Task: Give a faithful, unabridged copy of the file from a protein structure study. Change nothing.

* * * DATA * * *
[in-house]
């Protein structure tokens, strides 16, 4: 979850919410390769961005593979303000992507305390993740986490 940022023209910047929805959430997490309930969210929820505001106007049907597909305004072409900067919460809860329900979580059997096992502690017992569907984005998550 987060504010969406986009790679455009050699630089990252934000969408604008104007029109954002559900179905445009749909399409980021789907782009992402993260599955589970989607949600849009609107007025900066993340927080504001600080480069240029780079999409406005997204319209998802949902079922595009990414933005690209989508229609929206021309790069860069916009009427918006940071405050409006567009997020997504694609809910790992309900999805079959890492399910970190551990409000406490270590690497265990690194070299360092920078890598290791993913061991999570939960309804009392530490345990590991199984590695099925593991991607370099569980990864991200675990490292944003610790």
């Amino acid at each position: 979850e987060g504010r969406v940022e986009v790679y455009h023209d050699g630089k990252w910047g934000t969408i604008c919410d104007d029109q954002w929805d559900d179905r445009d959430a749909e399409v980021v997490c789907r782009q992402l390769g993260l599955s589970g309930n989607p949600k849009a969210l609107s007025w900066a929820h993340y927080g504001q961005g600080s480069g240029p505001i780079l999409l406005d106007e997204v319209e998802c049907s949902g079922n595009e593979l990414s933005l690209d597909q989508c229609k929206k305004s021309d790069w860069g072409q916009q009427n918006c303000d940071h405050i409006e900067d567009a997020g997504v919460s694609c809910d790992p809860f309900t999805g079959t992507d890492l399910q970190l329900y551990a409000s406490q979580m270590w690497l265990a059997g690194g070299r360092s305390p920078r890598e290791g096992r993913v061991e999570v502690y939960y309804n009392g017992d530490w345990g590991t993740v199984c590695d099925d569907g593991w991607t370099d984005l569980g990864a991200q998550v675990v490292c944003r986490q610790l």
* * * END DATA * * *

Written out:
[in-house]
């Protein structure tokens, strides 16, 4: 979850919410390769961005593979303000992507305390993740986490 940022023209910047929805959430997490309930969210929820505001106007049907597909305004072409900067919460809860329900979580059997096992502690017992569907984005998550 987060504010969406986009790679455009050699630089990252934000969408604008104007029109954002559900179905445009749909399409980021789907782009992402993260599955589970989607949600849009609107007025900066993340927080504001600080480069240029780079999409406005997204319209998802949902079922595009990414933005690209989508229609929206021309790069860069916009009427918006940071405050409006567009997020997504694609809910790992309900999805079959890492399910970190551990409000406490270590690497265990690194070299360092920078890598290791993913061991999570939960309804009392530490345990590991199984590695099925593991991607370099569980990864991200675990490292944003610790």
């Amino acid at each position: 979850e987060g504010r969406v940022e986009v790679y455009h023209d050699g630089k990252w910047g934000t969408i604008c919410d104007d029109q954002w929805d559900d179905r445009d959430a749909e399409v980021v997490c789907r782009q992402l390769g993260l599955s589970g309930n989607p949600k849009a969210l609107s007025w900066a929820h993340y927080g504001q961005g600080s480069g240029p505001i780079l999409l406005d106007e997204v319209e998802c049907s949902g079922n595009e593979l990414s933005l690209d597909q989508c229609k929206k305004s021309d790069w860069g072409q916009q009427n918006c303000d940071h405050i409006e900067d567009a997020g997504v919460s694609c809910d790992p809860f309900t999805g079959t992507d890492l399910q970190l329900y551990a409000s406490q979580m270590w690497l265990a059997g690194g070299r360092s305390p920078r890598e290791g096992r993913v061991e999570v502690y939960y309804n009392g017992d530490w345990g590991t993740v199984c590695d099925d569907g593991w991607t370099d984005l569980g990864a991200q998550v675990v490292c944003r986490q610790l």